Are you interested in learning more about your snake and their bodily functions?
Have you read about snakes who can spend time underwater, and you’re wondering how it’s possible?
Breathing is something snakes have to do, just like us, but you might wonder:
How long can snakes hold their breath?
Snakes can hold their breath for up to several minutes if they are relaxed and not exerting any extra energy. Some snakes can hold their breath underwater for 10 minutes or even as long as an hour.
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This idea of pausing their breathing is just one interesting trait snakes have.
Continue reading as we dive even deeper into the question.
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How Long Can Snakes Hold Their Breath?
How Long Can Snakes Hold Their Breath?
Have you ever had a contest with a friend to see how long you both can hold your breath?
Humans don’t usually make it very long in this game before they need to take a good deep breath.
Snakes, on the other hand, are pros when it comes to holding their breath.
Depending on what’s going on and what snake species it is, the length of time could range from a few seconds to several minutes.
If a snake is calm and feels relaxed, they will be able to hold their breath as they sit in their cage for several minutes.
Holding their breath is especially important in the wild.
Snakes who spend a fair amount of time in the water can hold their breath underwater to avoid predators.
Anacondas can hold their breath underwater for up to 10 minutes.
Sea snakes, who rarely spend any time on land, often will stay underwater for anywhere from 30 minutes to around two hours before having to return to the surface for another breath.
How Do Snakes Breathe?
You might be wondering if the snake has lungs or some other kind of organ playing a part in their respiratory system.
They do, in fact, have lungs.
Some species of snakes have two longs, one on the right and one on the left.
Most species of snakes, however, only have one lung in their body, a righthand lung.
The right lung in the snake is long, but the length does depend on the species.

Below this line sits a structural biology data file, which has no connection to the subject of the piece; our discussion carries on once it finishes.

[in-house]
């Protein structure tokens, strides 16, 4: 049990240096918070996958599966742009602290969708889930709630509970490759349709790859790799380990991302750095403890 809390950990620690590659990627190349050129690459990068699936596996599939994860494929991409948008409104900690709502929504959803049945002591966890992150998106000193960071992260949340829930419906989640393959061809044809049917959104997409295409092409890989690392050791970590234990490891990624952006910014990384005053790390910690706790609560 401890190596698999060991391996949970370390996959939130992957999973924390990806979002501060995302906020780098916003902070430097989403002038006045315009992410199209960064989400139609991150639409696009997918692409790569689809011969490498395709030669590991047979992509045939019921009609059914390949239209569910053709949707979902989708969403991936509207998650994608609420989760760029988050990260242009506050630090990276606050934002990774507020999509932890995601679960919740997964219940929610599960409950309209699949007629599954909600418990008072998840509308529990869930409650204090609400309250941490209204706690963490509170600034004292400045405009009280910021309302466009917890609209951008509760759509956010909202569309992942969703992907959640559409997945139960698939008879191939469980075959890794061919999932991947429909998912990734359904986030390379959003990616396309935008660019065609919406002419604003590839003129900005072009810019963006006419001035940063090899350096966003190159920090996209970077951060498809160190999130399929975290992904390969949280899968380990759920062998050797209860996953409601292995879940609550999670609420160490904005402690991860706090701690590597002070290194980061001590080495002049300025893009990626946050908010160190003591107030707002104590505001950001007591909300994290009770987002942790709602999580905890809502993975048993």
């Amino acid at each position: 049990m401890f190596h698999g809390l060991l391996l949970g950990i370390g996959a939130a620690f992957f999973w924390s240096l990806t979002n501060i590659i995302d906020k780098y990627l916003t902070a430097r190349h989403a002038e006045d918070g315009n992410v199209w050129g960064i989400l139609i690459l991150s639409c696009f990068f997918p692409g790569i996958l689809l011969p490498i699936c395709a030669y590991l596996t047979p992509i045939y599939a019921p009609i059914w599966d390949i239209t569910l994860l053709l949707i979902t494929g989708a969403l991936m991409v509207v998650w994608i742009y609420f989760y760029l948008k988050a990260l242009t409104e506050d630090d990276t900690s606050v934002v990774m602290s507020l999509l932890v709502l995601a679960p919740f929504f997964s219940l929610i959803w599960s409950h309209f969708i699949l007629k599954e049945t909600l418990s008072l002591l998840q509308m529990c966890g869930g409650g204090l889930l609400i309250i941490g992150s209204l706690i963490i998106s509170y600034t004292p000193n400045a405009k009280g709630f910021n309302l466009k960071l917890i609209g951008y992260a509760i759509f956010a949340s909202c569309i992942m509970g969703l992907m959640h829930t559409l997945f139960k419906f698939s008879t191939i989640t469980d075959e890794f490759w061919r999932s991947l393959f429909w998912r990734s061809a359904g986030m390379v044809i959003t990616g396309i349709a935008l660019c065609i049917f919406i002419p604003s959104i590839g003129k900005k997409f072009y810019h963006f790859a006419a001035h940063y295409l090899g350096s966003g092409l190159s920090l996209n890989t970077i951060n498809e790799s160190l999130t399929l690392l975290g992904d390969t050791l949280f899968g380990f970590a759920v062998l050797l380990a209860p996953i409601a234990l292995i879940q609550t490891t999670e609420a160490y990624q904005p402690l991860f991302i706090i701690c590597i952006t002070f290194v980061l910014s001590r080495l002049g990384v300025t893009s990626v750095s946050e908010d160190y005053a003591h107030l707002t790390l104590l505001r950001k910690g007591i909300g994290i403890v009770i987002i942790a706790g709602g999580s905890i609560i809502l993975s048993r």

In some species, the right lung extends past the middle of their torso.
Left lungs, in snakes who do have them, are much smaller than the right lung.
If the snake has a very small or doesn’t have a left lung, they get help from the tracheal lung.
For us, breathing is dependent on the diaphragm, as it is the primary muscle used to inhale and exhale air.
Snakes don’t have a diaphragm.
This might make you wonder how they breathe in and out.
Snakes expand and contract their rib cage to inhale and exhale.
When they expand or contract their rib cage, the muscles around the ribs move to assist the breathing process.
How Do Snakes Breathe When Eating?
When you read more about how a snake eats, you will learn the snake opens its flexible jaw around often large prey.
When they do, sometimes, the prey entirely or almost completely blocks their airways.
These animals have nostrils and can breathe through them, but they won’t be able to breathe in enough air when they are eating.
During feeding, the tracheal lung helps the snake to keep breathing.
The tracheal lung’s opening extends outward when the snake is eating, shifting towards the side of the mouth, creating a pathway to their lungs.
If you have a snake and have watched closely while they eat, you might have seen a hole or tube at the side of the mouth.
This is a small opening to the tracheal lung, or glottis, as it is commonly known.
Once the airway is cleared, the glottis goes back into its usual place, and breathing returns to normal.
This ability to shift their organs linked to their respiratory system allows them to breathe even when something is in the way.
The glottis is also responsible for the hissing sounds you hear coming from snakes.
Inside the glottis is a small piece of cartilage.
When the snake forcefully breathes out, the cartilage vibrates, creating the iconic hissing noise you think of when it comes to snakes.
Respiratory Infections In Snakes
Understanding how a snake breathes and how often it breathes will help you as the owner assess if there is a health issue.
Snakes, unfortunately, often contract respiratory infections.
If you notice the snake wheezing or gasping for breath, you will need to take a closer look and contact a veterinarian.
But these aren’t the only signs of respiratory distress.
Snakes typically use either their nostrils or their mouths to breath, and usually both together if they want to get a large gulp of air.
A snake may have a respiratory infection if you notice the snake breathing strictly through their mouth.
It is essential to know how your snake breathes when it is healthy, calm, and relaxed.
This will help you identify if there is a problem.
Look for whistling sounds, crackly breathing, or more deep and forceful breathing.
Mucus coming from the mouth and/or nose is common as well.
Snakes are highly susceptible to respiratory infections, but they most commonly happen if the enclose is too cold.
When it is too cold, the snake will have a tough time fighting off the bacteria causing respiratory infections.
Treatment involves antibiotics, so if you think your snake has a respiratory infection, the sooner you get it to the vet, the better off your pet will be.
The vet will be able to identify what is causing the infection and will create a treatment plan.
We hope you now have a better idea of how long a snake can hold their breath.
Breathing is something snakes must do to survive, but these animals can pause their breathing, holding their breath for varying amounts of time, depending on the need.
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Whether they are relaxed or hiding from a predator, being able to hold their breath is a fascinating trait.